La Dolce Vita… in Switzerland

My recent travels found me eating pasta, risotto, polenta and gelato, and listening to the musical sounds of the Italian language.

While your minds may be full of romantic images, like crossing the Ponte Vecchio in Florence, strolling through the Borghese Gardens in Rome, perhaps shopping in Milan or simply eating pasta all day long in Bologna,… I’m not even talking about Italy.  I’m talking about Switzerland.  Yes, Switzerland, the country with a distinctive Italian speaking canton in the South, called Ticino (or Tessin in German), where you often forget you’re actually not in Italy.

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With the mildest climate in the country, more sun and no fog (so they say), Ticino is Switzerland’s Mediterranean, where you’ll find not only mountains and glaciers, but perfectly manicured green valleys and even palm trees too. Towns have names that simply invite you to say (ok, sing) them aloud with your best Italian accent: Bombianasco, Arosio, Bellinzona.  Many Swiss head south for the warmer temperatures, for the popular film festivals and to clink glasses of local vino.

Lakeside towns may draw the crowds, but medieval villages deep within the canton were my favorite and are certainly worth exploring.  Some appear to have not aged over the past few centuries.  Omnipresent flower boxes confirm their Swissness, while vines climbing up the walls toward the slate roofs add an Italian touch.  I could have walked around Sonogno for hours (despite it being pocket size), up and down the winding narrow streets of this last village in the verdant Verzasca Valley.  And I certainly hope to visit Corippo one day, an even tinier hilltop village that’s actually the smallest in Switzerland – 17 inhabitants !  This museum of a town sits propped up on the mountains, seemingly impossible to access except by foot.  They say chickens there wear handkerchiefs to keep their eggs from rolling down the super steep inclines !

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But back to that risotto…  Who would have thought that the world’s northernmost rice plantation is in Switzerland ?  Who would have thought Switzerland has rice fields at all ?! (No howling rice guards here though, like in Bali.)  The only rice fields in the country are on the shores of Lake Maggiore, at the farm Terreni alla Maggia in Ascona.  Set among apple, fig and chestnut trees, as well as perfect rows of organic vineyards, the fields have been providing us with small grain Loto rice, used almost exclusively for risotto.  I managed to get a few pointers on how to make the best risotto, a dish every Ticinese makes at home: use good wine, add a splash of cream towards the end of cooking and top with lots of Parmigiano cheese !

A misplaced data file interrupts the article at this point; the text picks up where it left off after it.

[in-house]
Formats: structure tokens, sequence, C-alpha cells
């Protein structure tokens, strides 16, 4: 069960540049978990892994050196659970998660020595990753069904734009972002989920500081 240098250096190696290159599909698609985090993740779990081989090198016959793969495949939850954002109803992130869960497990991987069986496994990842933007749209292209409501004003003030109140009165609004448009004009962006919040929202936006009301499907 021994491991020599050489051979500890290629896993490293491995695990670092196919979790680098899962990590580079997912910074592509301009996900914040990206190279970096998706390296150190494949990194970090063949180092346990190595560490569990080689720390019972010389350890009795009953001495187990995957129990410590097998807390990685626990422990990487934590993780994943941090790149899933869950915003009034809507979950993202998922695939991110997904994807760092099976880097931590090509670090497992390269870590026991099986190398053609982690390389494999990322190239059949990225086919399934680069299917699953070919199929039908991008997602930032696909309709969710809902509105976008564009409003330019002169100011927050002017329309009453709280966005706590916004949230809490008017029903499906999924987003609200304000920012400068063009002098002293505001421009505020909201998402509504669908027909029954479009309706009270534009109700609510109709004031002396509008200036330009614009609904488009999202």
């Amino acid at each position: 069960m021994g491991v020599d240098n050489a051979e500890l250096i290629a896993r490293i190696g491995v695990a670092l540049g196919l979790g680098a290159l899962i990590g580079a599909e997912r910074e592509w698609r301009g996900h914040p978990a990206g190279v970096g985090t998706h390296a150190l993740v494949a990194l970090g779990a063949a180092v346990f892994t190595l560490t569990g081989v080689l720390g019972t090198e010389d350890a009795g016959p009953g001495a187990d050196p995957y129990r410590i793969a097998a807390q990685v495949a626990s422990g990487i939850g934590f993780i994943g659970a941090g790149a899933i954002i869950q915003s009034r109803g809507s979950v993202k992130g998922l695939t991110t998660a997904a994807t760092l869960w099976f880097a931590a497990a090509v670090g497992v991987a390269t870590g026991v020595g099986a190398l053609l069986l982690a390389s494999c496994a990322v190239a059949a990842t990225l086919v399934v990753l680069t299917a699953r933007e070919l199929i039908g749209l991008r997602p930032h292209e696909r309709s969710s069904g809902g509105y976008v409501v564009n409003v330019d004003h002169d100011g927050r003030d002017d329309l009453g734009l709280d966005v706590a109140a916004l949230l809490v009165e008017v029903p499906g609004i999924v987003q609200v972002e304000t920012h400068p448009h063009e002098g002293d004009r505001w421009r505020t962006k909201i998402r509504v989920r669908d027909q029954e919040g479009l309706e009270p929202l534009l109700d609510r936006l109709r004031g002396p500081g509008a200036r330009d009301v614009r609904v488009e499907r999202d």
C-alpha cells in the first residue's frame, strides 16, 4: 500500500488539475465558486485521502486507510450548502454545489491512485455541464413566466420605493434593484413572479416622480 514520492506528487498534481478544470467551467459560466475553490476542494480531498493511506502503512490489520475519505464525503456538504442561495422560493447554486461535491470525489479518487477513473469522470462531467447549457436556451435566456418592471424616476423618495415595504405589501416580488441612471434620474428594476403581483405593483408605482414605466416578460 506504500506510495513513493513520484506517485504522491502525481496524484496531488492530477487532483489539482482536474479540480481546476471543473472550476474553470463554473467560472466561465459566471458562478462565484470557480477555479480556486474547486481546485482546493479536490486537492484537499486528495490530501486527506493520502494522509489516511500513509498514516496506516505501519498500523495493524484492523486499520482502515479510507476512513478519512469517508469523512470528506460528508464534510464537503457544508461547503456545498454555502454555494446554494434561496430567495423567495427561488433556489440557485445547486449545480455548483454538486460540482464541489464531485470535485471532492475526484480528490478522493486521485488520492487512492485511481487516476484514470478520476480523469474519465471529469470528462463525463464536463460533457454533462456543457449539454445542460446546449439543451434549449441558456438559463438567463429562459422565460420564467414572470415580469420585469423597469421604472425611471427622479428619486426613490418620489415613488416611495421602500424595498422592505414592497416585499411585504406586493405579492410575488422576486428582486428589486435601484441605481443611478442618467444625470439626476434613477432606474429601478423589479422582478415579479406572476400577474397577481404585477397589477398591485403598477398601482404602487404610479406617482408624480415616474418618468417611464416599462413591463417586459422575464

While all Ticinese whip up a stellar risotto effortlessly at home, they go to the local grotto for polenta, another typical dish which requires a much longer preparation time.  A staple of the region, this cornmeal based dish can take hours to cook over a low flame and is often served with Alpine cheese.  But here’s a warning, if you order your polenta with Gorgonzola, for example (photo above, middle right), you won’t get polenta cooked with the cheese, or even with some sprinkled on top.  You’ll get a huge mound of polenta sitting beside an even larger wedge of cheese !  You’ll then be instructed to spoon some polenta over the cheese so that it melts.

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And of course, you’ll need some vino to wash it all down…

The Ticinese love their wine (especially red Merlot), and this was most evident at the 55th annual Grape Festival of Mendrisiotto, Sagra dell’Uva.  When I asked a few locals about what the festival meant to them, the answers were unanimous, “We are happy ! We are celebrating the making of the wine here and its high quality, even compared to Italian wines.  Ticino life is about celebrating, we like that very much. And all of the Ticino canton comes to this party !”   There was a crowd indeed, all there to taste the wines of the new harvest along with local sausages and cheeses, listen to live music and meet people.  How to eat the local fresh cheese (photo below, bottom left): top with olive oil, freshly ground pepper and red wine vinegar.  Spread on bread and enjoy !

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And now for a MyKugelhopf first: a video !  Click the image below to see me checking out what was about to become my dinner at the Grape Festival !

At the Grape Festival of Mendrisiotto

But let us not forget about dessert… Of course there’s gelato and tiramisu in this very Italian canton.  I could never forget what the waiter at Fattoria L’Amorosa said to me as he served me their house tiramisu, sliced like a cake: “My Grandma’s tiramisu is the best in the world, but the chef’s is very good too.”